When deciding whether you can use someone else’s work without permission, there are a number of factors that must be taken into consideration. One of the most important limitations to copyright protection is the doctrine of fair use.
By definition, the fair use of a copyrighted work for purposes such as criticism, comment, news reporting, teaching (including multiple copies for classroom use), scholarship, or research will not infringe a copyright.
The rationale behind the fair use doctrine is that society can often benefit from the unauthorized use of copyrighted materials when the purpose of the use is to educate or inform the public.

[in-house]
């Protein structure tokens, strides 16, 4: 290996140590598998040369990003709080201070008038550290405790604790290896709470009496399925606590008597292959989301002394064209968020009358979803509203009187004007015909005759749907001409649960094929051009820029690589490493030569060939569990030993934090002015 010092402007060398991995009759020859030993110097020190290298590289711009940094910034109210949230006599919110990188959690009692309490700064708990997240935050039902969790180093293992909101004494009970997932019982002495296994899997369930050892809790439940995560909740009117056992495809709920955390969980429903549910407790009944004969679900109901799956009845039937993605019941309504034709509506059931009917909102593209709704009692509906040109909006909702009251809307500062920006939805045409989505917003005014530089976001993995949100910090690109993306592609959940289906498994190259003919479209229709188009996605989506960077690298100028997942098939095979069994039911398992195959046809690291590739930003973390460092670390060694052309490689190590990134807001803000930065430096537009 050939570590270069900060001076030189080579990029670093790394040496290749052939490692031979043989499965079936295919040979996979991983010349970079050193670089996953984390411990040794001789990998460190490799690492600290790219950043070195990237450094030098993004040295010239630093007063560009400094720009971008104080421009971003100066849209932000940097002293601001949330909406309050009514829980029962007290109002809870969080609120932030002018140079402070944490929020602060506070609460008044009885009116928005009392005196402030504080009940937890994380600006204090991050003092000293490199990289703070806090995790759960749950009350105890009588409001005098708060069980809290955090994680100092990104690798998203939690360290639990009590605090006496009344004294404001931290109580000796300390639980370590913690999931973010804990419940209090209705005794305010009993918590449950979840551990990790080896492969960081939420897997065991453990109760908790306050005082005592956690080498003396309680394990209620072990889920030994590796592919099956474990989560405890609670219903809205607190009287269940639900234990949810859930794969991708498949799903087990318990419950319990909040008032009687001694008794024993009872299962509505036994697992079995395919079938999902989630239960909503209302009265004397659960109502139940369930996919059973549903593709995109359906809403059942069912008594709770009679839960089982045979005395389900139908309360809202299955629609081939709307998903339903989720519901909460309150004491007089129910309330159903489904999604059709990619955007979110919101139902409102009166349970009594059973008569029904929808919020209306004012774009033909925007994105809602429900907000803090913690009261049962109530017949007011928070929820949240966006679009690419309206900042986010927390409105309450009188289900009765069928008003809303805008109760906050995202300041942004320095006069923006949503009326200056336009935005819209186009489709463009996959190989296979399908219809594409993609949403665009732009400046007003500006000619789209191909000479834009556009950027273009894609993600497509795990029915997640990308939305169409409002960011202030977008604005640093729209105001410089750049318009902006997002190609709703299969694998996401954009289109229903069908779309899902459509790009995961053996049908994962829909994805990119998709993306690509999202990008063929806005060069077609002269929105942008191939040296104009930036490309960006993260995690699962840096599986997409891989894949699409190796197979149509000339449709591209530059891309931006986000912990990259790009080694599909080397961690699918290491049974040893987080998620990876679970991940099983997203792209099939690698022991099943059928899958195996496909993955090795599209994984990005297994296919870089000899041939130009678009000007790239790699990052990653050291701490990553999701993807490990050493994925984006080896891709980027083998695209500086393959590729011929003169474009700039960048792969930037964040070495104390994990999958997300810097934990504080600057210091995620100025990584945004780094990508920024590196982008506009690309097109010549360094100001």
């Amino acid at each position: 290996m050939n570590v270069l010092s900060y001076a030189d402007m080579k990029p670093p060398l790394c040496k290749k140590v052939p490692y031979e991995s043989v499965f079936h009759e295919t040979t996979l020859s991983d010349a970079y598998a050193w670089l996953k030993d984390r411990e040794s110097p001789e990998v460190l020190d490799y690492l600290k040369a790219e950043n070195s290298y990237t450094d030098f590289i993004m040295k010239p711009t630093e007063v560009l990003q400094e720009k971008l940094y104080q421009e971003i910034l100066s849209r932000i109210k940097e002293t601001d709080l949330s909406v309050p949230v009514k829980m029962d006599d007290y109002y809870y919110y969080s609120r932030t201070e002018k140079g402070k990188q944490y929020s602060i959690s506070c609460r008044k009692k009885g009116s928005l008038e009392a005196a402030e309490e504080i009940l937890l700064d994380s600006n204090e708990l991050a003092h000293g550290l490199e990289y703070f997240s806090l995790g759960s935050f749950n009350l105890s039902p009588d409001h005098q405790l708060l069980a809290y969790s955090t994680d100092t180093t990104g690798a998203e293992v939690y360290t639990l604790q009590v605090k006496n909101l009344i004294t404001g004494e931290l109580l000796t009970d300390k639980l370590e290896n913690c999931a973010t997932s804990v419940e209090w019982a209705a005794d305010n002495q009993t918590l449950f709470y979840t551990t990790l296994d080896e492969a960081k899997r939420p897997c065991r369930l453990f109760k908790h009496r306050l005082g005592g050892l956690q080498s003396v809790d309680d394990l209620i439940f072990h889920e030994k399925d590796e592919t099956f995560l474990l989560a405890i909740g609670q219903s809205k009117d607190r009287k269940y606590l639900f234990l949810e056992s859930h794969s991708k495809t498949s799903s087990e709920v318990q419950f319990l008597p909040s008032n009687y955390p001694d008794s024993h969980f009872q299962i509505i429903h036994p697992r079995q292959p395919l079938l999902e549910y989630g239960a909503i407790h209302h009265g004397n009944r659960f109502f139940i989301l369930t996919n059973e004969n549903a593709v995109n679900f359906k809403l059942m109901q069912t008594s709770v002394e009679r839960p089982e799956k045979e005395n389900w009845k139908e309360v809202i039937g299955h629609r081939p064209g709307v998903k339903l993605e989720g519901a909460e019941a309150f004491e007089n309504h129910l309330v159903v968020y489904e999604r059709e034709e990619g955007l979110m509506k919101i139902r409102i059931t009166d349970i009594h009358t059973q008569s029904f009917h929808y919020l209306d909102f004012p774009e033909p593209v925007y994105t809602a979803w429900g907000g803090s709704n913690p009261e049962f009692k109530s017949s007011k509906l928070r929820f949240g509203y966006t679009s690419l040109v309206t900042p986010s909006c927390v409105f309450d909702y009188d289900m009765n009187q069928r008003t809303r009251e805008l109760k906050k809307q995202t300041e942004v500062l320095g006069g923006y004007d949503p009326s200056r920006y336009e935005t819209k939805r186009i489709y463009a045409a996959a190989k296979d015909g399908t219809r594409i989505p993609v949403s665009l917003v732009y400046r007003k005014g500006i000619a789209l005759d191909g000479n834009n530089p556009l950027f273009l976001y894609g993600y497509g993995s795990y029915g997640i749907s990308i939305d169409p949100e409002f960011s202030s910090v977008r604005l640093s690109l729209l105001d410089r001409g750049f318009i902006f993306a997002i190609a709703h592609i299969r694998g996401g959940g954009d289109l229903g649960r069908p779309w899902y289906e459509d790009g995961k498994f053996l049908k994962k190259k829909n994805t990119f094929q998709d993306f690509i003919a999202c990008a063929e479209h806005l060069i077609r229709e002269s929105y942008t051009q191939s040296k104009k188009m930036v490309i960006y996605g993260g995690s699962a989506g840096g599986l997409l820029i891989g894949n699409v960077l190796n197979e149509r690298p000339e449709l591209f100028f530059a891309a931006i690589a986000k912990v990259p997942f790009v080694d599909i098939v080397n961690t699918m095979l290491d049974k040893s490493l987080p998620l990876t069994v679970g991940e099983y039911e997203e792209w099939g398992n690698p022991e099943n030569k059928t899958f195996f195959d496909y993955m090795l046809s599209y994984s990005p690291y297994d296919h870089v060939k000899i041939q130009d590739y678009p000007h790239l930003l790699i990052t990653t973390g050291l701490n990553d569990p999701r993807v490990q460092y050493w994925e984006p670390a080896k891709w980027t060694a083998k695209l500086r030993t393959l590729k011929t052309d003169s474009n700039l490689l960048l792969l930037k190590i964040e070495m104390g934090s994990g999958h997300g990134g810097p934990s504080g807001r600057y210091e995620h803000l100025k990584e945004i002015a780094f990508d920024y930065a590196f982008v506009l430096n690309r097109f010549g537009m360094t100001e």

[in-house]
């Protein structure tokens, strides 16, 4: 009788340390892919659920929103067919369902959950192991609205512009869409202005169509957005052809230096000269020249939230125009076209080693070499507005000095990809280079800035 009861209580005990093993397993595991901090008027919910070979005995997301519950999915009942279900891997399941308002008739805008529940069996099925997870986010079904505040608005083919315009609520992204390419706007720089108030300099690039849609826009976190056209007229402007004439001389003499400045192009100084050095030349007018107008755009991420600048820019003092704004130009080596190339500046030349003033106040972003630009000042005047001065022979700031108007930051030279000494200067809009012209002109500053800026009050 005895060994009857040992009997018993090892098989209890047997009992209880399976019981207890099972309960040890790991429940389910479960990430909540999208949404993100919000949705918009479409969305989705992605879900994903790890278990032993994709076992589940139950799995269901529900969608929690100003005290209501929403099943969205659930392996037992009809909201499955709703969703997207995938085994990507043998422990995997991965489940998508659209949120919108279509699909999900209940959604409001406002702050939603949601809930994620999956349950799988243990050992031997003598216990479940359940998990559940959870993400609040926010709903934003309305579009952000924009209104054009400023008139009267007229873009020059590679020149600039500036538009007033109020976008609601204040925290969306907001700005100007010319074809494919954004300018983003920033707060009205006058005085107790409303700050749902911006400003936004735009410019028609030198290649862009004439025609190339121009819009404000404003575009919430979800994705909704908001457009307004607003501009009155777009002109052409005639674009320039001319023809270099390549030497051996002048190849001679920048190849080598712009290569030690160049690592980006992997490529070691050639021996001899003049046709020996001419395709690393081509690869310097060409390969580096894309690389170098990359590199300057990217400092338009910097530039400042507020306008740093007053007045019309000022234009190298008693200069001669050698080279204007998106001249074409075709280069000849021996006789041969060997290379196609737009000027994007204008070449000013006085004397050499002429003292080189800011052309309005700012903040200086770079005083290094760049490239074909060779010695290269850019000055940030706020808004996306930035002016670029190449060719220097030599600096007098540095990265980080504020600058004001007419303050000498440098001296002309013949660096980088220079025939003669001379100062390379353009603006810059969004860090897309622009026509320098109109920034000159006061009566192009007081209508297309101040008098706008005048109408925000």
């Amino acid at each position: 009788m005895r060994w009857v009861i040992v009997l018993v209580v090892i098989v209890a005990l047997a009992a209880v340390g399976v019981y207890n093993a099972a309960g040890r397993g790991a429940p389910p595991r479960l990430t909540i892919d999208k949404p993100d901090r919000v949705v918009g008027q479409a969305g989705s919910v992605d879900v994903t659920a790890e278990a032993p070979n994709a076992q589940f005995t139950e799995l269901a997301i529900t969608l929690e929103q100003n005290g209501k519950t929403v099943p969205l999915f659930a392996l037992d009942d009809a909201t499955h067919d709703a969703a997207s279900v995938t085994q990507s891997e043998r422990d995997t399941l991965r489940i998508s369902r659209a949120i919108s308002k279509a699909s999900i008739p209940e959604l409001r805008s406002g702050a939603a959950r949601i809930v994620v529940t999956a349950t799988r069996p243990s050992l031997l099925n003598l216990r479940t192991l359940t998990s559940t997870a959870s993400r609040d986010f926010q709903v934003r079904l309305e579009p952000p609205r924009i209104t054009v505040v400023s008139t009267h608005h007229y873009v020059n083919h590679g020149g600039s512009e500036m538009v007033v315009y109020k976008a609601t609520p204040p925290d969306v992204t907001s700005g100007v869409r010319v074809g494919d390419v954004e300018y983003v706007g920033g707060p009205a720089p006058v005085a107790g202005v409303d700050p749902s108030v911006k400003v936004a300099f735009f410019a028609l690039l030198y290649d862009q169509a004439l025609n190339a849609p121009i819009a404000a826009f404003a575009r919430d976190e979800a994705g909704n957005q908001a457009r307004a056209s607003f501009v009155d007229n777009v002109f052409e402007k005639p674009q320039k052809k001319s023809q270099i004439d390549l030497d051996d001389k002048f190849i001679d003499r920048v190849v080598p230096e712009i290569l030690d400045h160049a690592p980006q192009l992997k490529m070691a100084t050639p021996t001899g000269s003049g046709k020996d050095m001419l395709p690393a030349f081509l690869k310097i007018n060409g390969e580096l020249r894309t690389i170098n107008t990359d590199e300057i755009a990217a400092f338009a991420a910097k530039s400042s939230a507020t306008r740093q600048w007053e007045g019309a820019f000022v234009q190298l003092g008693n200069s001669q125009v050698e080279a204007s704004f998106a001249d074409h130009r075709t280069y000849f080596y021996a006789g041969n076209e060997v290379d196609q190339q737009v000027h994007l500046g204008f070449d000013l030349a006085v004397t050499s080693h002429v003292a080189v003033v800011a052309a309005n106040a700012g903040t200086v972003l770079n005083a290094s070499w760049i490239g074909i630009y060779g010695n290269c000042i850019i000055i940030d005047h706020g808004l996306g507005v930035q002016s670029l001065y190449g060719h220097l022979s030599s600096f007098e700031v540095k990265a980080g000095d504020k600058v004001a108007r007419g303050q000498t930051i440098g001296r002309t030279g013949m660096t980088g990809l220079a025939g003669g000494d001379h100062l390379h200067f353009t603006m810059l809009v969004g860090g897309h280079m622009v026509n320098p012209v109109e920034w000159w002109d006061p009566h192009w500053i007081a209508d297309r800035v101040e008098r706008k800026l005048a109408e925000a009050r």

The fair use statute requires the courts to consider the following factors in deciding this issue:
· The purpose and character of the use, including whether such use is of a commercial nature or is for nonprofit educational purposes;
· The nature of the copyrighted work;
· The amount and substantiality of the portion used in relation to the copyrighted work as a whole; and
· The effect of the use upon the potential market for or value of the copyrighted work.
Although there is no bright line rule for determining fair use, there are certain situations that are more likely to result in a copyright infringement lawsuit. For instance, if you use a significant portion of somebody else’s work for your own commercial advantage or in a way that may offend the owner, there is a good chance that you may find yourself in court.